Eyelash trichomegaly is an uncommon drug-associated sequelae experienced during treatment with epidermal growth factor receptor (EGFR) inhibitors. Elongation of the eyelashes induced by these agents has predominantly been observed in oncology patients with either colorectal or lung cancer. It is most frequently associated with cetuximab and erlotinib; however, it has also been described in individuals treated with gefitinib or panitumumab. We describe cetuximab-associated eyelash trichomegaly in a woman with metastatic rectal carcinoma. We review the clinical presentation, adverse effects, and management of EGFR inhibitor-related eyelash trichomegaly. The long eyelashes are not a drug-limiting adverse effect and some patients consider the change to be cosmetically enhancing. Trimming the lashes with scissors can usually ameliorate local symptoms. The eyelashes often return to their original length at variable time periods after EGFR inhibitor therapy is discontinued.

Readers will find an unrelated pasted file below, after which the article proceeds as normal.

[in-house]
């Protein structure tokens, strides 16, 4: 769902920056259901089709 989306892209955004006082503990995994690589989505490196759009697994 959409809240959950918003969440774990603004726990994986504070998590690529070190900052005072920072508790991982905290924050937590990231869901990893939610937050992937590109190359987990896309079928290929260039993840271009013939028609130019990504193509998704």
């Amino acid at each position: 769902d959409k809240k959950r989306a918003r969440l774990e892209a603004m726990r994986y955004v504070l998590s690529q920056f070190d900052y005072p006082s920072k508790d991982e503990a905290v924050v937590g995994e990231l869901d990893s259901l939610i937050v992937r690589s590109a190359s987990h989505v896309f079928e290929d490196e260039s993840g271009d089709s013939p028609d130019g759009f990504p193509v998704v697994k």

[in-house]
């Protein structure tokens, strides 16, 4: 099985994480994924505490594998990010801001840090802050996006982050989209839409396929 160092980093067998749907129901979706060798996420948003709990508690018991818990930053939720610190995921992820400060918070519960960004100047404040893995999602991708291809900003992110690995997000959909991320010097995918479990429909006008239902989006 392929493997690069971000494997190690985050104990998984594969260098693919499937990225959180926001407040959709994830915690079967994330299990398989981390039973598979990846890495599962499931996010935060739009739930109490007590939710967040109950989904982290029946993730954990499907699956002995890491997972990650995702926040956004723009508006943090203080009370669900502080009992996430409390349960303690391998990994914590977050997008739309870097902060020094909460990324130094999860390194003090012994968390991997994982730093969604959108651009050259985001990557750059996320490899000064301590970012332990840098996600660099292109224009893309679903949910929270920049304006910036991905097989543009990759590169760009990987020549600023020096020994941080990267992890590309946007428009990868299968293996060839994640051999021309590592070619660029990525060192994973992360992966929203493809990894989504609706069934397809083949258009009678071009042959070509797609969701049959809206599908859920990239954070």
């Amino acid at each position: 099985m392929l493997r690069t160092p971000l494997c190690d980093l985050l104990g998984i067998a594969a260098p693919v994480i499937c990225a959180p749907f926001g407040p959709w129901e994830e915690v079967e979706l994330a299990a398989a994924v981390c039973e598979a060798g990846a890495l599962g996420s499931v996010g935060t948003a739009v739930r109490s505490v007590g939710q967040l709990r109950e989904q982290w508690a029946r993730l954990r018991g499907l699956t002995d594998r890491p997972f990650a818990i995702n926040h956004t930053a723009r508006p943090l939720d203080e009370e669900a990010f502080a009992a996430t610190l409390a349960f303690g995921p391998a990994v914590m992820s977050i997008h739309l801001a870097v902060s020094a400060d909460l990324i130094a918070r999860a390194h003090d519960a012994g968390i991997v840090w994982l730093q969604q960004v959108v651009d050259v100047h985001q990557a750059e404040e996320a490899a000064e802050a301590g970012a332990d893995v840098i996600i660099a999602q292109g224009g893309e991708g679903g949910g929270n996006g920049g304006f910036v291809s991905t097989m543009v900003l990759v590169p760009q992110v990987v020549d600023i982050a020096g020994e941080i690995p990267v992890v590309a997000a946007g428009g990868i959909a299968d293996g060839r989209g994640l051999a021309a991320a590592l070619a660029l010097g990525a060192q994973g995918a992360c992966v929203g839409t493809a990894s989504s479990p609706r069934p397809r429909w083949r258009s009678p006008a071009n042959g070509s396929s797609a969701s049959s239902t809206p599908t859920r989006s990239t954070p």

- Cetuximab, adverse reactions
- Epidermal-growth-factor-inhibitors, adverse reactions
- Hypertrichosis, drug-induced
- Monoclonal-antibodies, adverse reactions
- Trichomegaly, drug-induced
ASJC Scopus subject areas